By Kyriacos Kyriacou – Nicosia
RAF jets have flown for the fifth time on Monday from the British Sovereign Base in Akrotiri, Cyprus, since the British parliament authorised for air strikes targeting Islamic state (IS) militants.
Six tornado jets are participating in the missions, equipped with laser guided bombs and missiles.
Unknown whether they are firing
On Saturday morning two jets took off from the base and returned late at night. It was the first British military mission in Iraq.
The British government said that there was no use of weaponry during the first mission. It added that the jets only identified targets and collected information, which could be useful for the Iraqi government forces. However, since then the jets carried out at least four more missions in pairs and it was not announced whether they engaged in combat.
Cyprus’s strategic position
The Cypriot government authorised the use of its air space and said that it will provide any help possible to fight terrorism.
It is worth mentioning the importance of Cyprus’ strategic position, which is situated in a very close distance from Iraq and Syria.
Asking for protection
However, this also means that the small island could be in danger. It has no fighting jets and its ground and naval forces are considered far from powerful.
The government officially has asked from UK and other countries for protection if needed.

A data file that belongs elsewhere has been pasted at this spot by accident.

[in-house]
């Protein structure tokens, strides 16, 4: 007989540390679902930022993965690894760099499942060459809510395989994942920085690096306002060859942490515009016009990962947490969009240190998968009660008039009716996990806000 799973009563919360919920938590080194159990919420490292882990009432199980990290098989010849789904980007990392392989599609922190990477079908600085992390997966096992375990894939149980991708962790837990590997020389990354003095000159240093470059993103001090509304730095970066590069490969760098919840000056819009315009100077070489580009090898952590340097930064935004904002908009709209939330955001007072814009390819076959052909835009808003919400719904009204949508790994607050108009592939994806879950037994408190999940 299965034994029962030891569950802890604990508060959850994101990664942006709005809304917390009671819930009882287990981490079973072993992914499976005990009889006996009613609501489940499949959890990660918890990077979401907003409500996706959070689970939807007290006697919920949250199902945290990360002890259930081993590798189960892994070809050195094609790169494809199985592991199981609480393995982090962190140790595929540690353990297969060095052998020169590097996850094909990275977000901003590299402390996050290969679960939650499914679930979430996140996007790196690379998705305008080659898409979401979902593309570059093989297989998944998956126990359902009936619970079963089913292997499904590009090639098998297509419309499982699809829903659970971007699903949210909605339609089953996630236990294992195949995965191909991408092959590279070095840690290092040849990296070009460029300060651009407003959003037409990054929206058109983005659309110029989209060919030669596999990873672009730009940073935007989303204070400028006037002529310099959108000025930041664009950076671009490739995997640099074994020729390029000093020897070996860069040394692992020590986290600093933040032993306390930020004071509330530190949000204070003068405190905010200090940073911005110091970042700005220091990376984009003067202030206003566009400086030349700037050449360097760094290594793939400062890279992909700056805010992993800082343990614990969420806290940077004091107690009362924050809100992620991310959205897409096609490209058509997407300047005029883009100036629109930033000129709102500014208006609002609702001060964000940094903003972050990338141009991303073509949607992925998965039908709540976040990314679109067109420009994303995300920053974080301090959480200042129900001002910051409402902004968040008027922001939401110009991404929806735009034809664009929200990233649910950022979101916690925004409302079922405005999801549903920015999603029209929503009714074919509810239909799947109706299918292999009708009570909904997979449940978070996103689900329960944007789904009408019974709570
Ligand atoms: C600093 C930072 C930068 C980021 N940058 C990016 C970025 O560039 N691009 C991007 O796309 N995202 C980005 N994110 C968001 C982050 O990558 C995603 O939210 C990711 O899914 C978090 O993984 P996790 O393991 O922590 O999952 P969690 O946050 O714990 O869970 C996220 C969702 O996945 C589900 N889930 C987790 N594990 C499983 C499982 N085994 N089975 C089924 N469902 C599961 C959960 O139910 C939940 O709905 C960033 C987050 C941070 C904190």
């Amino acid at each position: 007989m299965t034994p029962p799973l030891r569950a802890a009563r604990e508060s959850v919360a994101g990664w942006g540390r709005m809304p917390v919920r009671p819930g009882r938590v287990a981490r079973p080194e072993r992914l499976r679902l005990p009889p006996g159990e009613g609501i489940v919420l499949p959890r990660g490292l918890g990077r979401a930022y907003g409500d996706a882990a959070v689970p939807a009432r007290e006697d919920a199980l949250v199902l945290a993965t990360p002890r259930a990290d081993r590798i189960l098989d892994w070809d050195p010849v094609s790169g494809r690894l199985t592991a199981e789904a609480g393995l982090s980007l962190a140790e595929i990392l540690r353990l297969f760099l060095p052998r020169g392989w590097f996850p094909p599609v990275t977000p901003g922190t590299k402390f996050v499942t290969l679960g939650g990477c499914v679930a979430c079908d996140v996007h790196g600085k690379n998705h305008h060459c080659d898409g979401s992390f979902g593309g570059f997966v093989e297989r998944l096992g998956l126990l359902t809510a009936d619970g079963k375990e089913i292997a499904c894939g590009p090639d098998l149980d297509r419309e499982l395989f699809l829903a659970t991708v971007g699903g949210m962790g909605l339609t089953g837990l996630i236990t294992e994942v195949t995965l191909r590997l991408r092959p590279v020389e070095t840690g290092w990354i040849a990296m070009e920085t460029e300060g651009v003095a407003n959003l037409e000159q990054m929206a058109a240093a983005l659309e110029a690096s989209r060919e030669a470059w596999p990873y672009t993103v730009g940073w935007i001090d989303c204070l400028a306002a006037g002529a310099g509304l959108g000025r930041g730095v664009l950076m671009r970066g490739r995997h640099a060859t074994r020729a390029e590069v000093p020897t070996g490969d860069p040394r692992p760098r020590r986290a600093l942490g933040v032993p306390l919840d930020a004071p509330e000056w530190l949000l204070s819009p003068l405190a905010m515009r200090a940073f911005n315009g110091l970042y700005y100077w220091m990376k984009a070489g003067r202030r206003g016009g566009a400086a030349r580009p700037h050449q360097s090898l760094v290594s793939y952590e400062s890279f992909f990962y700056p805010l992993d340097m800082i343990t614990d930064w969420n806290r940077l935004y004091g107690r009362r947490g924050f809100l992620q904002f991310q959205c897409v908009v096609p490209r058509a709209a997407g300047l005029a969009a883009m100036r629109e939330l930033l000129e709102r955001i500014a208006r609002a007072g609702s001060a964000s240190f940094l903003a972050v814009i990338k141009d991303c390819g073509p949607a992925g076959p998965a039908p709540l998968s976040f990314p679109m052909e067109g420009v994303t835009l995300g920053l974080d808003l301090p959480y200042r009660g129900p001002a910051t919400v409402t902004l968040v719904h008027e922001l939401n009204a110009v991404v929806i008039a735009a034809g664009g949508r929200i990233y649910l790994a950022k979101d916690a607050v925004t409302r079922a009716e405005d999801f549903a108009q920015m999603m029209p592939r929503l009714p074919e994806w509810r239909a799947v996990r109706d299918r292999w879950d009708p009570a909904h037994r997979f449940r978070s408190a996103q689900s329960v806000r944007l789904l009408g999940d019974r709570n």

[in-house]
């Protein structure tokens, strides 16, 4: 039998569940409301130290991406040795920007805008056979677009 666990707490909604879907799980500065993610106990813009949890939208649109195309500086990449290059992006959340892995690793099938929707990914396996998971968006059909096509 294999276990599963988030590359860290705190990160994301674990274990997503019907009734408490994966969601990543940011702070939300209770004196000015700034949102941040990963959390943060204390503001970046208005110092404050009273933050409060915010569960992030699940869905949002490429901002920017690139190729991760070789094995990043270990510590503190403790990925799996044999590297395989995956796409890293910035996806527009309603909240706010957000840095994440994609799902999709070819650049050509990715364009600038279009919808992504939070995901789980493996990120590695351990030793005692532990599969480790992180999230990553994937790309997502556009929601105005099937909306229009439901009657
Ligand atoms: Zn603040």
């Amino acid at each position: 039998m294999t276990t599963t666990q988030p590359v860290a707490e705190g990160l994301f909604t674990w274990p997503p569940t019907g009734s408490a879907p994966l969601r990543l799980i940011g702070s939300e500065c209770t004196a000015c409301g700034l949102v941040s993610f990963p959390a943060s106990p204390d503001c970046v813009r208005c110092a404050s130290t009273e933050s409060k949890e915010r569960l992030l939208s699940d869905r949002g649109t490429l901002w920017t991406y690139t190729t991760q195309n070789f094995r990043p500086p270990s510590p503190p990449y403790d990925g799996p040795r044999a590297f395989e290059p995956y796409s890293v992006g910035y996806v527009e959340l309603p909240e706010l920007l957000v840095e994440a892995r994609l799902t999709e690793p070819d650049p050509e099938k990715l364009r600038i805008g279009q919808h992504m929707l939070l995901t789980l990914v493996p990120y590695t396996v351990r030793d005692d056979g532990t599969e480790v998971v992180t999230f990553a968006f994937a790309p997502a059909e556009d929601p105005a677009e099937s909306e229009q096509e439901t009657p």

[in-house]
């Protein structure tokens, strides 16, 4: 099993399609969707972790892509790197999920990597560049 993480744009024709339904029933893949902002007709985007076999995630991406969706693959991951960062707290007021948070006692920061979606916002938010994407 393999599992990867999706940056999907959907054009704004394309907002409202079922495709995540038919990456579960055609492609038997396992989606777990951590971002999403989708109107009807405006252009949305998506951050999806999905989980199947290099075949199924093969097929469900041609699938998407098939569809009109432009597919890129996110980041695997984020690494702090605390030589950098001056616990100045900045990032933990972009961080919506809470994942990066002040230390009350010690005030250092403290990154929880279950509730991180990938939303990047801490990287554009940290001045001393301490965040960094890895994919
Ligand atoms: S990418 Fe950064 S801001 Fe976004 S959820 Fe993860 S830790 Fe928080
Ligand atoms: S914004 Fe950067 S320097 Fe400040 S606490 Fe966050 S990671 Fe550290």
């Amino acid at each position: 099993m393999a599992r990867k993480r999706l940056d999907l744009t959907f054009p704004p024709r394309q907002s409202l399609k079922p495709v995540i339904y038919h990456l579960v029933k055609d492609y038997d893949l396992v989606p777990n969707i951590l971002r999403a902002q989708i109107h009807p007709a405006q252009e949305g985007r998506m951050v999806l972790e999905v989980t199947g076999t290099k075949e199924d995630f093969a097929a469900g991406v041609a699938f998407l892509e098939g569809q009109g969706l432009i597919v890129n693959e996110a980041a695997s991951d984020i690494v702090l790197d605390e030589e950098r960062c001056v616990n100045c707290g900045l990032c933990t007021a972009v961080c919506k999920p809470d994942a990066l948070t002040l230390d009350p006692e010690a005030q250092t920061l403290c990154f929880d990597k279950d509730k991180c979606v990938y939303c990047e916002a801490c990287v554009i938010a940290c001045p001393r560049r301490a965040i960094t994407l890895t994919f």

Cyprus Justice Minister Ionas Nicolaou, when asked by reporters whether Cyprus had made any preparations for a possible terrorist attack by jihadists, said police have taken the necessary security measures “based on information received daily”. Security had been upped since the Akrotiri sorties began on Saturday, he added.
“The government receives information from foreign organisations, evaluates it and then takes the appropriate action,” said Nicolaou on Monday.
“No reason to panic”
Defence Minister Christoforos Fokaides said there was no reason for people to panic. “The fight against terrorism is a threat to all humanity, and a threat to Cyprus,” he said after a meeting with the leader of the European Party, Demetris Syllouris.
“We want to contribute to the effort of the international community. We are taking all measures. Our attitude is to be both measured and careful,” the minister said.
Fokaides also met Britain’s new High Commissioner Damian Roderic Todd, who welcomed Cyprus’ support and resolve in helping tackle the jihadist threat. Defeating the threat would will require an intelligent and patient approach, he said.
Two parties express concerns
However, at least two political parties have express concerns for the use of the British Based in Cyprus against ISIS.
The Greens said the use of the British bases, and possibly the use of the Andreas Papandreou air base in Paphos by other Western powers should come with conditions. Opposition AKEL MEP Neoclis Sylikiotis said his party was adamant that Cyprus should not be use as a base for any war.